At the end of the school day, Maya and Brielle were the first to arrive at the parking lot. They kept an eye out for their friends while Brielle leaned up against the hood of the car. What was taking everyone else so long?
“I’m excited for this,” Maya said, practically bouncing on her heels.
“Yeah, it’ll be nice to hang out with our friends outside of class again,” Brielle replied. “Don’t know why it has to be girls-only, though.”
“You wish Eric was coming along?” Maya asked, smirking.
“I spend a perfectly healthy amount of time talking to Eric,” Brielle said. “So what if I want to hang out with my best friend outside of school?”
“I think it’s cute,” Maya said quietly.
Brielle grumbled under her breath, but Maya could see that she was starting to blush.
“Look who it is.”
The new voice came from a slim boy with a square jaw, who walked up to the girls and folded his arms.
“What do you want, Lucas?” Brielle asked, bristling.
“Honestly? I guess I just want you to know, Jackson, that not everyone buys your little sob story.”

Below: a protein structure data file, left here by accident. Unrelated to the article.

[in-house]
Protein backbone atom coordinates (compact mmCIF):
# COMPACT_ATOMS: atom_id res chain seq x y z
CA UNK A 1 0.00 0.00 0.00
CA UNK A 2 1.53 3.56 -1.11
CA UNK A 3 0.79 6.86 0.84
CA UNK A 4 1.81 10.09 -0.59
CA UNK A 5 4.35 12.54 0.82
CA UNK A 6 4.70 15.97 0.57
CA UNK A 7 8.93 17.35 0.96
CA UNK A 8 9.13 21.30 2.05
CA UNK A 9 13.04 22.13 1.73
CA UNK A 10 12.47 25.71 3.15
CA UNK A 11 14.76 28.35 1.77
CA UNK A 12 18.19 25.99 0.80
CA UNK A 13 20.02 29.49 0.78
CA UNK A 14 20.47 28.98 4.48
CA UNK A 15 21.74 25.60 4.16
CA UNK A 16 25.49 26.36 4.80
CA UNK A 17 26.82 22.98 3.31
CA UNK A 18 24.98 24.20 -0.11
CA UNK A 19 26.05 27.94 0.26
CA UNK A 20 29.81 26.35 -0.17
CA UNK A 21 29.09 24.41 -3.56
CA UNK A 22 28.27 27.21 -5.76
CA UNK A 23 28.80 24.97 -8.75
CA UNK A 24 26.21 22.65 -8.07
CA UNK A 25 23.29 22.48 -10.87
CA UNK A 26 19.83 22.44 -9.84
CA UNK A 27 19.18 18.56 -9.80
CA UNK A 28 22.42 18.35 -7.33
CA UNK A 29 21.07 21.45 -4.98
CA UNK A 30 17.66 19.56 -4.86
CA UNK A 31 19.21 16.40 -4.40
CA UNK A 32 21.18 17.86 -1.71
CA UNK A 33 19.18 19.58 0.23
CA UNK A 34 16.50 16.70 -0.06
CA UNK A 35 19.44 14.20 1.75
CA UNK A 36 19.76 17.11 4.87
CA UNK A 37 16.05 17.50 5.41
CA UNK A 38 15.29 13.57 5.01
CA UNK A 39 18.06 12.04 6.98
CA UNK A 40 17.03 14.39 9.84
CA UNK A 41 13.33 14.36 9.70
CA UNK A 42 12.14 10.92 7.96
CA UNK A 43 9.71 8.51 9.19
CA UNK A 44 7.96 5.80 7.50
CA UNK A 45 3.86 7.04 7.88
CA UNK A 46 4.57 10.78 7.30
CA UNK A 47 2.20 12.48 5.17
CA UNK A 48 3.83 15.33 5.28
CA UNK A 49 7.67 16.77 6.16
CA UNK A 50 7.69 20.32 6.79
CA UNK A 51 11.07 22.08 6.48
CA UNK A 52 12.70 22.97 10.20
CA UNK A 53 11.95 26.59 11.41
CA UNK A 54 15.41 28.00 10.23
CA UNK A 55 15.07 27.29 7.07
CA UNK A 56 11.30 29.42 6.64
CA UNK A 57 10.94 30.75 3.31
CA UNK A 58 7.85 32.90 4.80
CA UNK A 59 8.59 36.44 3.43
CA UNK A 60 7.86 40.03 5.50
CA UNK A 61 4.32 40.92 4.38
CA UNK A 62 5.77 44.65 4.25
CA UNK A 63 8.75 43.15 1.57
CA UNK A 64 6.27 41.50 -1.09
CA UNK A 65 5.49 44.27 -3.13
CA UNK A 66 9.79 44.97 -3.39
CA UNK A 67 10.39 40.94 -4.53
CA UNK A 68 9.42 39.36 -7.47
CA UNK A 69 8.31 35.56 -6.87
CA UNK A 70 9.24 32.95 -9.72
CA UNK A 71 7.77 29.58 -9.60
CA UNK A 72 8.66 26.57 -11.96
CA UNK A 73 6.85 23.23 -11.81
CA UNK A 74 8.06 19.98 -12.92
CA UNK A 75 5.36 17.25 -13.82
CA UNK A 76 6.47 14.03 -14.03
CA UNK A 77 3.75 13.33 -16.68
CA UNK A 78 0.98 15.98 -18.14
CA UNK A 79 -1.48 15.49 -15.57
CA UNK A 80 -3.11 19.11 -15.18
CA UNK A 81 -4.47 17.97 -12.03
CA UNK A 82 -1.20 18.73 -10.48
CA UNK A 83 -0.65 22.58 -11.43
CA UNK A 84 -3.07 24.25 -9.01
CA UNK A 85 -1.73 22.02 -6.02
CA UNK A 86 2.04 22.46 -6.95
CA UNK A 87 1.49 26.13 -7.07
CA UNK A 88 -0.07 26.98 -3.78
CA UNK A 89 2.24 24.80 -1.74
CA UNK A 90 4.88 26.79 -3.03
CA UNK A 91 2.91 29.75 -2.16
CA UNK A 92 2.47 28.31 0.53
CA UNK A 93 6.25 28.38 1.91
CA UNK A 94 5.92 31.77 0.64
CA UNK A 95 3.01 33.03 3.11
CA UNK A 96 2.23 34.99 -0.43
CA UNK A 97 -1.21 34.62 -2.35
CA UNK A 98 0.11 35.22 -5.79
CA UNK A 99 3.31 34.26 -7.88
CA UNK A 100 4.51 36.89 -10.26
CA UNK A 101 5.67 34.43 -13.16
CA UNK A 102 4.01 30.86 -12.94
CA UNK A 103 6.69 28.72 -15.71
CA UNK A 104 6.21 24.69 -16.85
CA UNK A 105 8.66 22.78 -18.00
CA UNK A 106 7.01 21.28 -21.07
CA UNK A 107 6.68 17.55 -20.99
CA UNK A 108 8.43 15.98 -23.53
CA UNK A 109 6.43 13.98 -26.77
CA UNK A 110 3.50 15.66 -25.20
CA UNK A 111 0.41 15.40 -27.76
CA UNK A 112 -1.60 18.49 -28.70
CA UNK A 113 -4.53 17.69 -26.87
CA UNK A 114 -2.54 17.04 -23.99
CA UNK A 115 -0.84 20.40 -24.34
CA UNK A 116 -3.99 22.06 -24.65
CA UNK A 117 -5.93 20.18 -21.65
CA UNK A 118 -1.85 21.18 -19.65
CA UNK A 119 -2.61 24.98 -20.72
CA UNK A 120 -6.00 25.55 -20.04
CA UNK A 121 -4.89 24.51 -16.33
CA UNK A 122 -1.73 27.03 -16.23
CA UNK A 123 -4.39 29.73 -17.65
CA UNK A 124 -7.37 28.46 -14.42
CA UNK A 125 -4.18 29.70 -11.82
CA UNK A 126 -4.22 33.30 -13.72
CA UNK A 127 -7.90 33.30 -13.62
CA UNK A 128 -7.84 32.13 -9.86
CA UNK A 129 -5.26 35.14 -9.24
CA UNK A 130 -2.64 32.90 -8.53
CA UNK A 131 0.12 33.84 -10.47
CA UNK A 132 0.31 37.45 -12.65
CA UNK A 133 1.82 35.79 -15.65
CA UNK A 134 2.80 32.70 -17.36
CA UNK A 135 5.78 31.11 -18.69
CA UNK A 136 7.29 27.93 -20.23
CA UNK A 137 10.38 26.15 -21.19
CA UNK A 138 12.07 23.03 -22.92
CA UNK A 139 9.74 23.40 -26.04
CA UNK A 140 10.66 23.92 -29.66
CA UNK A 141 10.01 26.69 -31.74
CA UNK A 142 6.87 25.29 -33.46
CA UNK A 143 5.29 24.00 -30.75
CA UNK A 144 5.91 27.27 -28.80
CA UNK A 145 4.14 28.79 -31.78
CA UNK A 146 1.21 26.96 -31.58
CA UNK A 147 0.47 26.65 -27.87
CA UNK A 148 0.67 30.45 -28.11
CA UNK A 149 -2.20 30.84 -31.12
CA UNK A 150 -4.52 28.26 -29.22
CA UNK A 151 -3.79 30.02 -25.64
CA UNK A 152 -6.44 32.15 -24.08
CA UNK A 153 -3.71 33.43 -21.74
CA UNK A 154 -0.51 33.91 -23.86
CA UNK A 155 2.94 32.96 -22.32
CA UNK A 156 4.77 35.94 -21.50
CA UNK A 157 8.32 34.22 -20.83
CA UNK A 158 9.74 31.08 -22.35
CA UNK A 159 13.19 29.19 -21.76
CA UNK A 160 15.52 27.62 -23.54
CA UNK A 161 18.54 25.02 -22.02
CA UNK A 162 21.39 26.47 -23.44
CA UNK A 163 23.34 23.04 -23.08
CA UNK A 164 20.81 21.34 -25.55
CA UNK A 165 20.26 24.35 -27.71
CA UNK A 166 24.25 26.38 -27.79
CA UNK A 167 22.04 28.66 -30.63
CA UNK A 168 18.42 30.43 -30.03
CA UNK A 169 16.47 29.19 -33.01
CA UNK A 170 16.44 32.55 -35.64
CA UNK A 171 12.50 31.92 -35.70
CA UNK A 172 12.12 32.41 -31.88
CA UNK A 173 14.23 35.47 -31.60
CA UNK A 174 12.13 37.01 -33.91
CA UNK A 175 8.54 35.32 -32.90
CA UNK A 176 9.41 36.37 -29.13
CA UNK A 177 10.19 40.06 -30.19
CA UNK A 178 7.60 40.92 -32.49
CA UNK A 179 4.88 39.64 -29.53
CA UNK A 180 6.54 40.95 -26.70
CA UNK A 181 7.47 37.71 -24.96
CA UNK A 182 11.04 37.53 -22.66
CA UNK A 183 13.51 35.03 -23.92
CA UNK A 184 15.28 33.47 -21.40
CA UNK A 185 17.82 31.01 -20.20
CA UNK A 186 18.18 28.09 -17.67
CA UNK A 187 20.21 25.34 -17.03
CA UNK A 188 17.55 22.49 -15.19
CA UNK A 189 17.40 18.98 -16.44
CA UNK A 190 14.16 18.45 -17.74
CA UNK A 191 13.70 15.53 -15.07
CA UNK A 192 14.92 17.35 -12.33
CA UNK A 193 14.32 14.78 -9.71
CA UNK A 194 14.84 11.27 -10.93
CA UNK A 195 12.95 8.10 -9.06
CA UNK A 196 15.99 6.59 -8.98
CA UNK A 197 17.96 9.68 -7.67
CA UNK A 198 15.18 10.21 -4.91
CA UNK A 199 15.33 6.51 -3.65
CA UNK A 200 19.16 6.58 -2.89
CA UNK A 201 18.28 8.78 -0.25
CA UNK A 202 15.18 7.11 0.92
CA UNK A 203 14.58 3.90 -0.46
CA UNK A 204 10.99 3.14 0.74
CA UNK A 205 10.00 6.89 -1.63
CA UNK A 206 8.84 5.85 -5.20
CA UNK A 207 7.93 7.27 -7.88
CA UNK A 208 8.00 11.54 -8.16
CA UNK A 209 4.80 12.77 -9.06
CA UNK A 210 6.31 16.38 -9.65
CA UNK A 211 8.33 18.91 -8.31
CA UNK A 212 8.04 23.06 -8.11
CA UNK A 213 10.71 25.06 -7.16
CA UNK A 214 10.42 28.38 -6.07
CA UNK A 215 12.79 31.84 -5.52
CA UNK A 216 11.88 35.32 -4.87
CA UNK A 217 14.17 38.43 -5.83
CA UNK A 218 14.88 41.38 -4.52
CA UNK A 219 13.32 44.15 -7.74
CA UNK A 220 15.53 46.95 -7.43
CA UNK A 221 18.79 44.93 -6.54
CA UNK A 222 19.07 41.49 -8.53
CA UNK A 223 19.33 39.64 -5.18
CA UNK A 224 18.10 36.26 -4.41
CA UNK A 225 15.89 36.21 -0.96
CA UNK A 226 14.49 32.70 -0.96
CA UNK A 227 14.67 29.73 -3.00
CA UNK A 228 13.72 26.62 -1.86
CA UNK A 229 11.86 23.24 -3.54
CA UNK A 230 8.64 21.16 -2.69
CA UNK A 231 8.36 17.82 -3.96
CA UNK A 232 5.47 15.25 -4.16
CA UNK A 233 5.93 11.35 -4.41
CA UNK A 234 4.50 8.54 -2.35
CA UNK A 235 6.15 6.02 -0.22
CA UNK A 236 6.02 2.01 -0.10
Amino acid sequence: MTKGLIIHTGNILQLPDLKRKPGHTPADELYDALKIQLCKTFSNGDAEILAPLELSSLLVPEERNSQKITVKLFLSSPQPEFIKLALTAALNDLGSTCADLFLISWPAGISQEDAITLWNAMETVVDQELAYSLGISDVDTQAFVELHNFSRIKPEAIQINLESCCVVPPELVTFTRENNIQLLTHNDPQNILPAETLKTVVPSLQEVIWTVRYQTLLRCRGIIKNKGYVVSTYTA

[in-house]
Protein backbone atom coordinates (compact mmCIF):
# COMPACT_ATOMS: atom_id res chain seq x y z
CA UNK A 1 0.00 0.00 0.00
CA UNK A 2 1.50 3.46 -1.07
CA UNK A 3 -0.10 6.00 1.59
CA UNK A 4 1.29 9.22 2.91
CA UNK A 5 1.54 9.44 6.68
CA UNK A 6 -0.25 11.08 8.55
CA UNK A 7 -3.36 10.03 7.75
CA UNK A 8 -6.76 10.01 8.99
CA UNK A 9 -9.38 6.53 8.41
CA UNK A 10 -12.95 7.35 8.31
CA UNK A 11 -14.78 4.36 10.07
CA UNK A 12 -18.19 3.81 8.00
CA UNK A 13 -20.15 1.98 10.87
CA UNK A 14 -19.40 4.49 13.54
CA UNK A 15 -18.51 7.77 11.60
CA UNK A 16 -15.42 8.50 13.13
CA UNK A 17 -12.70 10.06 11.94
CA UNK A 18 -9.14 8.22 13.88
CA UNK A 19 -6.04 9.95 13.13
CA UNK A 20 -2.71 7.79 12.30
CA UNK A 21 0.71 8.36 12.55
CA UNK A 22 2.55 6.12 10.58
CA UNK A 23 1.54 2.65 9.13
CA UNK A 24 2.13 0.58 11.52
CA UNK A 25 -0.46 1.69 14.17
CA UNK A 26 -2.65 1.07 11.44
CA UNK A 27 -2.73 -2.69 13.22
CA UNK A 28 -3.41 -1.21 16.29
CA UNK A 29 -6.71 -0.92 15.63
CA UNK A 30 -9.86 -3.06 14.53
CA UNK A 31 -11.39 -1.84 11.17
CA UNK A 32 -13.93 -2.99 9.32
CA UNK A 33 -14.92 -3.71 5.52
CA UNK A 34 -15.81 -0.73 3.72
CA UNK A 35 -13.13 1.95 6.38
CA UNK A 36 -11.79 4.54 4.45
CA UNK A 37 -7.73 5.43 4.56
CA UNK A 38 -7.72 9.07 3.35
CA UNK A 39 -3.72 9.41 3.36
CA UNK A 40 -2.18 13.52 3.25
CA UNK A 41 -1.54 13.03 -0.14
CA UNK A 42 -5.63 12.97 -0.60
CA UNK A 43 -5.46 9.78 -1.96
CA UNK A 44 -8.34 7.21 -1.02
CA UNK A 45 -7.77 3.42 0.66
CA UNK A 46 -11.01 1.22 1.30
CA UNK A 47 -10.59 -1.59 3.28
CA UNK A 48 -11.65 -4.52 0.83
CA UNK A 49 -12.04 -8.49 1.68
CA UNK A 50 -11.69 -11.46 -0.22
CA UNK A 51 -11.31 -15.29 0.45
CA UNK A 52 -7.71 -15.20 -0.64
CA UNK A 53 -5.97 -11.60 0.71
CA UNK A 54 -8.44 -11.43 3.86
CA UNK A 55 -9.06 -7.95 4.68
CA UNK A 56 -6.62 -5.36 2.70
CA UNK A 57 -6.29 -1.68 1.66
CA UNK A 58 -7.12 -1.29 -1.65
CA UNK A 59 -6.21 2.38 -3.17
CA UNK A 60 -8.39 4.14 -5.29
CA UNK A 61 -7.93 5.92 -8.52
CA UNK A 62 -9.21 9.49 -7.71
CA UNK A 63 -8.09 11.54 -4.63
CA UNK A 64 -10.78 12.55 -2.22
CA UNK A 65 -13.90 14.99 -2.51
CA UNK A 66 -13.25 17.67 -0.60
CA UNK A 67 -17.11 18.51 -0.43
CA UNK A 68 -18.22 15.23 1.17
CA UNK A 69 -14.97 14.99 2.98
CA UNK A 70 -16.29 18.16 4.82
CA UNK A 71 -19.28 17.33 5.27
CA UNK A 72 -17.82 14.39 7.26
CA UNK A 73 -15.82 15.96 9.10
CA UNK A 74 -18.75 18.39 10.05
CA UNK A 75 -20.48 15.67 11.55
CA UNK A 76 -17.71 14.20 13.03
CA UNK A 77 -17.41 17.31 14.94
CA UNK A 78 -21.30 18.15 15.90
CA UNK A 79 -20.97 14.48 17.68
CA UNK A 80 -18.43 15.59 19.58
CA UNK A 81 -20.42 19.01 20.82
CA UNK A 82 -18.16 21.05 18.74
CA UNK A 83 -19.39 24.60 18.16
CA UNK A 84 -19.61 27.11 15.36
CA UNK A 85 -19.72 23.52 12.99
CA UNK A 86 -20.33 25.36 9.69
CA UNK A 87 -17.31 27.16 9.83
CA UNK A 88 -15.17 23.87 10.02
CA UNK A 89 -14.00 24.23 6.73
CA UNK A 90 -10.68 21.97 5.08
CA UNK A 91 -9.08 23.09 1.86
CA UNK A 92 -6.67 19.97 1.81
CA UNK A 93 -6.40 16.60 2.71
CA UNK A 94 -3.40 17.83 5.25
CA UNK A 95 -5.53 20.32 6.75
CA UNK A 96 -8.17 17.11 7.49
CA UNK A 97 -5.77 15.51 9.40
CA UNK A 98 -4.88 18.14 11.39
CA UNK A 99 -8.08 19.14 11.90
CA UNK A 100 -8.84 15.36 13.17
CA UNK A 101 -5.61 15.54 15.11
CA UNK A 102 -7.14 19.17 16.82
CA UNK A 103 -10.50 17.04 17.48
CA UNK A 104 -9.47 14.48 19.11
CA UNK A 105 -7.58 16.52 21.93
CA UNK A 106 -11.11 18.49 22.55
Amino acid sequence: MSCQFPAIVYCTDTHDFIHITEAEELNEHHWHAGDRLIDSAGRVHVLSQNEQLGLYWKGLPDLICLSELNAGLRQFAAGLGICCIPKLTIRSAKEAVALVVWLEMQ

Brielle stood up straight and took a step toward him.
“You’re not a girl, Jackson. You’re a boy with a diseased mind,” Lucas said. “If you thought using magic to pretend to be a girl was going to fool everyone, your brain must have really been divided in half.”
Maya groaned and pressed herself up against the car. She felt cornered. This was exactly what she’d feared would happen to her.
Brielle wasn’t having it, though, and retorted, “Why don’t you tell us how you really feel, Lucas? And not just whatever your father shoveled into your mouth to spew out at us later?”
“I don’t need help from anyone to see what kind of freak you are, you pervert,” he seethed. Then he turned to Maya, who was breathing heavily, and asked, “Are you okay with this? Being a freak accident because of his mistakes?”
“I’m not a freak…” Maya mumbled.
“Don’t talk to her, Lucas!” Brielle cried, taking a few more steps forward.
Lucas held his ground, though, and folded his arms.
“You can’t stop me from talking,” Lucas sneered. “I know my first amendment rights.”
Brielle curled her hands into fists and took another step forward.
“Brielle, no!” someone cried.
Amelia ran up and grabbed Brielle’s hands, stopping her from going any further. Several other girls ran up to surround her and glared at Lucas. He didn’t move.
“Brielle,” Amelia said, “Brielle, your sister needs you right now.”
Brielle looked away from Lucas and toward Maya, who was pulling at her hair and struggling not to cry, then nodded.
Amelia turned to Lucas and said, “Nobody wants you here. Why don’t you go?”
“Public property, babe. Why are you trying to defend this creep?”
Amelia stormed right up to Lucas. He didn’t flinch, but she got right up in his face and snorted. After a moment, Lucas broke eye contact and started walking away.